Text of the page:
After years of speculation and demand from fans and HBO alike following that finale, producer David Chase finally looks set to revive The Sopranos more than a decade since it left our screens.
Chronicling the rise and fall of a New Jersey crime syndicate, the show catapulted its stars into the mainstream and is widely regarded as the tipping point for TV ’s so-called golden age. With that in mind, it may come as a surprise that Chase is apparently looking not to the future, but to the past.
Ditching the turn of the millennium setting for the 1960s, the tentatively titled prequel movie The Many Saints of Newark will supposedly centre around the summer of ’67, specifically the period of social unrest that arose as a result of the redlining of black citizens, culminating in the Newark Riots. Violence erupted throughout the city, and nowhere was this more prevalent than between the African-American and Italian-American crime families.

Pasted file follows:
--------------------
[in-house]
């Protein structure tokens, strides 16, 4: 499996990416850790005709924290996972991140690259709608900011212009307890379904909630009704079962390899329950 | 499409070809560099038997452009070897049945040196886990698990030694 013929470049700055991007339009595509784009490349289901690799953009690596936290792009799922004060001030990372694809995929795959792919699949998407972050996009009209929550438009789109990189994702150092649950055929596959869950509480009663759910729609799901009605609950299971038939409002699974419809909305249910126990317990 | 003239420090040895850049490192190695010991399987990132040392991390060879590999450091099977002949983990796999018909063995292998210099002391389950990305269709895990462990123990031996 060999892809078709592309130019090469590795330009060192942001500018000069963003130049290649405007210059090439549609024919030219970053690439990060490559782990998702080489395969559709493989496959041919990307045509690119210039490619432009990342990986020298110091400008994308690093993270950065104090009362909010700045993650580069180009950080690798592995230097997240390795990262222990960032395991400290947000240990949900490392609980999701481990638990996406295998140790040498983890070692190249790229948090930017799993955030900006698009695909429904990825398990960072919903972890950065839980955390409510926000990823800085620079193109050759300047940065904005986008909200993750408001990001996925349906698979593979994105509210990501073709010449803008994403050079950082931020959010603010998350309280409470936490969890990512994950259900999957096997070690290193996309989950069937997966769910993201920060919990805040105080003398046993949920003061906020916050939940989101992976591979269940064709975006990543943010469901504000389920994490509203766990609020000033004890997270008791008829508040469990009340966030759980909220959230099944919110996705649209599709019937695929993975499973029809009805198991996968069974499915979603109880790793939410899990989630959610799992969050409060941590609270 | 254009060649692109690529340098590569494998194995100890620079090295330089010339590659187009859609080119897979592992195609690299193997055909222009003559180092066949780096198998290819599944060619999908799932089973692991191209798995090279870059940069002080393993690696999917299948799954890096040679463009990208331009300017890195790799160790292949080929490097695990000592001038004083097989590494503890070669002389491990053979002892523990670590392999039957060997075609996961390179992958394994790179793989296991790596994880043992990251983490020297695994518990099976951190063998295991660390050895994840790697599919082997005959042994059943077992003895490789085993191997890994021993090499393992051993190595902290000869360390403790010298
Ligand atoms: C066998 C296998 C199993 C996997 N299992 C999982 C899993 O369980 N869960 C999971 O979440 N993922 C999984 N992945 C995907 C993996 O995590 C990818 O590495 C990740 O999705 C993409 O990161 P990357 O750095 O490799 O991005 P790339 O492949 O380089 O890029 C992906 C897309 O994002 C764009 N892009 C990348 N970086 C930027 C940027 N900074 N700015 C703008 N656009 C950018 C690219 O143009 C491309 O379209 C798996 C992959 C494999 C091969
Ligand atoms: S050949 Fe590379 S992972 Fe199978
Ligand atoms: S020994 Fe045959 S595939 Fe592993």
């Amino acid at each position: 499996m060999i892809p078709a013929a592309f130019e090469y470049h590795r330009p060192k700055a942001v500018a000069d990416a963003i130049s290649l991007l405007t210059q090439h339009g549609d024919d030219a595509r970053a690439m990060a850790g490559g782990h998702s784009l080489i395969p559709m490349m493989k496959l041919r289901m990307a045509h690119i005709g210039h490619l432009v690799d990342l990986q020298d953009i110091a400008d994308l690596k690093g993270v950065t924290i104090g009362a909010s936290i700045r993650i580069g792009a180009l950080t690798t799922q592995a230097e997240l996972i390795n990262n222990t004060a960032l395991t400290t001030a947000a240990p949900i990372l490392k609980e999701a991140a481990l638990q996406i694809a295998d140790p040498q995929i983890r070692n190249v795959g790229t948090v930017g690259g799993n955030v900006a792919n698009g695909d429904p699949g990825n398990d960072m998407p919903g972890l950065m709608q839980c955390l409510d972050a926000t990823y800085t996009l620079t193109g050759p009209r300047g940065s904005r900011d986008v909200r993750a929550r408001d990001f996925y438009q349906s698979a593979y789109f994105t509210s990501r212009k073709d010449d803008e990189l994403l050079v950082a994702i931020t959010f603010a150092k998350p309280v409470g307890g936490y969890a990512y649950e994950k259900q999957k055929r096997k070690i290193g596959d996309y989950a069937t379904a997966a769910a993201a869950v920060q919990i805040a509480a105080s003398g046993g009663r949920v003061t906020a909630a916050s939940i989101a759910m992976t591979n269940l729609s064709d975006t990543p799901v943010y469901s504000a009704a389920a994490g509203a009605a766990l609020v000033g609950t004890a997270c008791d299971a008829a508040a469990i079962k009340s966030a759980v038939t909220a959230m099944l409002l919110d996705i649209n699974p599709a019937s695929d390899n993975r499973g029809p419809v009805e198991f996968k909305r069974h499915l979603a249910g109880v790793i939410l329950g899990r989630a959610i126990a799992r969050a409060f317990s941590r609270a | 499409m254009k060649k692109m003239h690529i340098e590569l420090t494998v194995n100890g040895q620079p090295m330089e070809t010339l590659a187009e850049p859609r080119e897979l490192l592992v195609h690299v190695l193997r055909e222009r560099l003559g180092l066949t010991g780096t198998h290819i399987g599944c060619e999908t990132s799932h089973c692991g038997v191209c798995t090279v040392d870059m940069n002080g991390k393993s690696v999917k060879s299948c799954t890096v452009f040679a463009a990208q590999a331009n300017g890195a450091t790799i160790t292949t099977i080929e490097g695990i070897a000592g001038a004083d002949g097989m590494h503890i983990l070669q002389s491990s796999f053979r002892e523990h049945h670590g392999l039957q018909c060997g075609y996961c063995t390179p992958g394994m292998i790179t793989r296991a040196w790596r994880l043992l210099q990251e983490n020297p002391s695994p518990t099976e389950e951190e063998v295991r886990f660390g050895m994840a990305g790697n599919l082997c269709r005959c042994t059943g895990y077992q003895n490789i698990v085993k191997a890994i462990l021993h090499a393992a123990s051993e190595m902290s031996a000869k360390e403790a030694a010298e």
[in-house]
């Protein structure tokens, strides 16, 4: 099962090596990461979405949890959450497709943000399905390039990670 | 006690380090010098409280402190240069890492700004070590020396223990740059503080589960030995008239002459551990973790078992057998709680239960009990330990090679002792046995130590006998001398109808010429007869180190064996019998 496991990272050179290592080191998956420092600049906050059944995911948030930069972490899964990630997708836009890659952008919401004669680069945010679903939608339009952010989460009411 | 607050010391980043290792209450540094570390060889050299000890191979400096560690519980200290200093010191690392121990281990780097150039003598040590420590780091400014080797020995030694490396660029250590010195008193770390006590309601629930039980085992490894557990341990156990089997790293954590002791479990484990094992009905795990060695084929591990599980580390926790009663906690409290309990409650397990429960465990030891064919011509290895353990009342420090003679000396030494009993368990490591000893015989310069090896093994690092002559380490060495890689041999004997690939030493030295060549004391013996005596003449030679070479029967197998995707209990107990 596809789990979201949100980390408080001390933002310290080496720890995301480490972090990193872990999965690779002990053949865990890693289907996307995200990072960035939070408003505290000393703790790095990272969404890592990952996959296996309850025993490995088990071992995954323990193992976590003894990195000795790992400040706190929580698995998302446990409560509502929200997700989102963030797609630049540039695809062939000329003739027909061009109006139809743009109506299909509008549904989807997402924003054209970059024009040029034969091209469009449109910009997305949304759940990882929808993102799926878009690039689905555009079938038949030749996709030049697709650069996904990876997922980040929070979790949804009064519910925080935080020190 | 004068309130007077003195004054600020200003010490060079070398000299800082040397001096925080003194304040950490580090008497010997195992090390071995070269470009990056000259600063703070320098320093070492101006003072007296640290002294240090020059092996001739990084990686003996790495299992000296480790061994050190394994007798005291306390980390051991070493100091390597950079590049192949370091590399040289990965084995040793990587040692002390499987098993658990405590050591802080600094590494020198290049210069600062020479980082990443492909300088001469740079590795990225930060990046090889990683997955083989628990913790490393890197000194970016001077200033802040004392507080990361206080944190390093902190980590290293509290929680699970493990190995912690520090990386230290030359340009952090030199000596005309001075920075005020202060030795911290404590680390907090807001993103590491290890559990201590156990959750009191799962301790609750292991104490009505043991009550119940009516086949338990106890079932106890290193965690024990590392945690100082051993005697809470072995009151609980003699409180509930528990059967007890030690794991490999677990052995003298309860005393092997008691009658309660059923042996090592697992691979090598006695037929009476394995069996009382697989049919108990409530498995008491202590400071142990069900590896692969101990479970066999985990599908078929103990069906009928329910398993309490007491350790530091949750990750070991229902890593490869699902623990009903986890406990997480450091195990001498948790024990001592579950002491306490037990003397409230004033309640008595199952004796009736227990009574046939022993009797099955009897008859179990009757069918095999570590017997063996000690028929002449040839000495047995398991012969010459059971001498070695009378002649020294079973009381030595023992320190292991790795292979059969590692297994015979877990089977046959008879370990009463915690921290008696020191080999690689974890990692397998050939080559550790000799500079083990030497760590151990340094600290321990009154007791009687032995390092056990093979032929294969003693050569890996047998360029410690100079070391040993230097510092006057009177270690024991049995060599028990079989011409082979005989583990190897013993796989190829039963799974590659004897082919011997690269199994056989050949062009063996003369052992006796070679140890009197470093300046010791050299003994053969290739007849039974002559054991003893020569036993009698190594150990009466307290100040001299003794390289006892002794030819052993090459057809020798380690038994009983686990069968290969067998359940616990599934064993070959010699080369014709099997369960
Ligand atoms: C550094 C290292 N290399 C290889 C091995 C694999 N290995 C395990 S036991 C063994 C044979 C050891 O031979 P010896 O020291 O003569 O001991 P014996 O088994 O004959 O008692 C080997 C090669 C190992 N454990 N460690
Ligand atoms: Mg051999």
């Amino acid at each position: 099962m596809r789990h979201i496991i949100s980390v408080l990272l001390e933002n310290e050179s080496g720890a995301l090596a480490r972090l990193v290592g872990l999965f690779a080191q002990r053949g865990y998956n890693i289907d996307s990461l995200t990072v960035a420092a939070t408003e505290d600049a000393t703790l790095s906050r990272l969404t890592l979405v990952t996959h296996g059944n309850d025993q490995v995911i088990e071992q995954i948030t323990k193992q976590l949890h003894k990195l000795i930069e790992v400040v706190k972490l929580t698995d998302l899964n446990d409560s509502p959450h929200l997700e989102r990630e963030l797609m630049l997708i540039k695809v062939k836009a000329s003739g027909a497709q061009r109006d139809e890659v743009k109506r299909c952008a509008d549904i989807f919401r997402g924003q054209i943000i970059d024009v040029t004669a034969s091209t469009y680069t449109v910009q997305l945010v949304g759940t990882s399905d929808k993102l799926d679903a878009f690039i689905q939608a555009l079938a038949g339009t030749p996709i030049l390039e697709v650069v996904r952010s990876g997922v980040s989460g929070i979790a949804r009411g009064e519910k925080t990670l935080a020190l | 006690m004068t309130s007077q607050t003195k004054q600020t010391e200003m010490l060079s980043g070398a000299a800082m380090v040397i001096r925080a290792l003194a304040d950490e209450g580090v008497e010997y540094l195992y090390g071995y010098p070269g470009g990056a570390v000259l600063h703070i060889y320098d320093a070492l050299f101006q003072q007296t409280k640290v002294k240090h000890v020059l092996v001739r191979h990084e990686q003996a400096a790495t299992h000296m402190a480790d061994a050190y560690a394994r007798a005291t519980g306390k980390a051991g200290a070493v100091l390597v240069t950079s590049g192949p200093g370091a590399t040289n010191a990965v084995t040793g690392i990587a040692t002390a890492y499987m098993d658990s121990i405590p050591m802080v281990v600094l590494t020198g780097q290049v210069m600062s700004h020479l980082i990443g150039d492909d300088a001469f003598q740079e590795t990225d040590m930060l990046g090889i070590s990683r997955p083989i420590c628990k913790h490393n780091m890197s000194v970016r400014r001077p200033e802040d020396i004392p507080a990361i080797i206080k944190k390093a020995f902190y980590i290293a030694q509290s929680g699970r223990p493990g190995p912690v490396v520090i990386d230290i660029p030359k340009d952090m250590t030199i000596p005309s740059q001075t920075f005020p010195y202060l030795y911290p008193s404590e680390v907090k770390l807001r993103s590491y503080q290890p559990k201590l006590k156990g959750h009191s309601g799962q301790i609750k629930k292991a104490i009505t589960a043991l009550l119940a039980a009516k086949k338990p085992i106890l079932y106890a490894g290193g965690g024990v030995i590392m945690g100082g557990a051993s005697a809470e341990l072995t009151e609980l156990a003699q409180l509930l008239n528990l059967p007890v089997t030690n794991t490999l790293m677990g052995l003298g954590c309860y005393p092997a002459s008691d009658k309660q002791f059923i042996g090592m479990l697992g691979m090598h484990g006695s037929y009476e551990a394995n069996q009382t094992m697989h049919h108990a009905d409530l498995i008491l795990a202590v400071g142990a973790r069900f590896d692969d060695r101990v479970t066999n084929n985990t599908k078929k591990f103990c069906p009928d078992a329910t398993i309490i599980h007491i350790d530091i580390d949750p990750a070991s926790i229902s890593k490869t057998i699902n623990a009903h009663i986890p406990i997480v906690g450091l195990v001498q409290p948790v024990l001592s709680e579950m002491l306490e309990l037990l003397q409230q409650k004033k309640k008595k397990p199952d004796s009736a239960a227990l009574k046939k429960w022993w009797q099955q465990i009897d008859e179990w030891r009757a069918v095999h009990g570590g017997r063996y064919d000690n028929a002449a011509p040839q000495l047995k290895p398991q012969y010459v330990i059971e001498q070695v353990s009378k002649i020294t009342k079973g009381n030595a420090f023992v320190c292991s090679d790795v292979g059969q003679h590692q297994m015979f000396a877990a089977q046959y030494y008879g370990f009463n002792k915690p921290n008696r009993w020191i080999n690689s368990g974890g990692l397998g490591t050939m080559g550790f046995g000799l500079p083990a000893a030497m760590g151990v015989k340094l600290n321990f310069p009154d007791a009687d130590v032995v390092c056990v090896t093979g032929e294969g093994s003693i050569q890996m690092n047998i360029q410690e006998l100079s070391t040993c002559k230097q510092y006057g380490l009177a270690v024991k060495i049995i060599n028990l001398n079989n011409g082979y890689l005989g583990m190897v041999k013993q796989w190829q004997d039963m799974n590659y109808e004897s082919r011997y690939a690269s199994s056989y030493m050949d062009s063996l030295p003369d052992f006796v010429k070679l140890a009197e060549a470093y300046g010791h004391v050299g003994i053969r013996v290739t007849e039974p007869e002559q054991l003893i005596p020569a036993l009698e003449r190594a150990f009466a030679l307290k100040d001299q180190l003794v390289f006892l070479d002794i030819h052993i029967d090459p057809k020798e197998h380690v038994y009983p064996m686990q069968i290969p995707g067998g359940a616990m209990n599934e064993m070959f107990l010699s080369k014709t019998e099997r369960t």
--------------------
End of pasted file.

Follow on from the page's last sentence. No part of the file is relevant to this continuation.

Though we’ve already seen young versions of Tony’s father Giovanni and uncle Junior via flashback, exploring this time period further will provide fans with a deeper understanding of how the DiMeo family got to where they were at the start of season one.
If recent appraisals of Chase’s ability to capture lightning in a bottle from series stalwarts Steve Buscemi and Edie Falco are anything to go by, we could be in for a treat. “(He’s) one of the best storytellers and directors there is,” enthused Falco, a sentiment echoed by Buscemi when asked for his thoughts on the decision to revive the series. “It’s think it’s great. There’s still a lot of material to be mined in these characters. I’m excited about it”.
What would you like to see from the Sopranos prequel? Let us know @LWLies
Published 28 Mar 2018
Johnny Depp is on career-best form in Mike Newell’s classic crime-thriller from 1997.
By David Hayles
In 1947’s Kiss of Death, Richard Widmark plays a murderous Joker-styled sociopath.